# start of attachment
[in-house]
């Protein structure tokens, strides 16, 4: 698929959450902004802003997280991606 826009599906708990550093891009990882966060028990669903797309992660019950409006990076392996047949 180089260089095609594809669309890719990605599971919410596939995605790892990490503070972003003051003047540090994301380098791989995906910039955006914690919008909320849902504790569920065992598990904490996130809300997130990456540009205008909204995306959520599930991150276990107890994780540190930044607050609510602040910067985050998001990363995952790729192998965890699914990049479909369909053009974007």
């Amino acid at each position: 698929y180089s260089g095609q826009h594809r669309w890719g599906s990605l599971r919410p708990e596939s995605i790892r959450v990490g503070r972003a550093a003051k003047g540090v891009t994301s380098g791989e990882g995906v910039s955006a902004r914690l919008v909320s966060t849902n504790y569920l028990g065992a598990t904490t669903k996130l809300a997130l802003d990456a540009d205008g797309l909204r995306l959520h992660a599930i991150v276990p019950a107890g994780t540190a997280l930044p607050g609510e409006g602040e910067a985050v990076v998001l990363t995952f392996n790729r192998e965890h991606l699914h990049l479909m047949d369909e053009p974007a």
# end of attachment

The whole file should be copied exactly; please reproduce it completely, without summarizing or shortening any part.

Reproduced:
[in-house]
């Protein structure tokens, strides 16, 4: 698929959450902004802003997280991606 826009599906708990550093891009990882966060028990669903797309992660019950409006990076392996047949 180089260089095609594809669309890719990605599971919410596939995605790892990490503070972003003051003047540090994301380098791989995906910039955006914690919008909320849902504790569920065992598990904490996130809300997130990456540009205008909204995306959520599930991150276990107890994780540190930044607050609510602040910067985050998001990363995952790729192998965890699914990049479909369909053009974007």
């Amino acid at each position: 698929y180089s260089g095609q826009h594809r669309w890719g599906s990605l599971r919410p708990e596939s995605i790892r959450v990490g503070r972003a550093a003051k003047g540090v891009t994301s380098g791989e990882g995906v910039s955006a902004r914690l919008v909320s966060t849902n504790y569920l028990g065992a598990t904490t669903k996130l809300a997130l802003d990456a540009d205008g797309l909204r995306l959520h992660a599930i991150v276990p019950a107890g994780t540190a997280l930044p607050g609510e409006g602040e910067a985050v990076v998001l990363t995952f392996n790729r192998e965890h991606l699914h990049l479909m047949d369909e053009p974007a």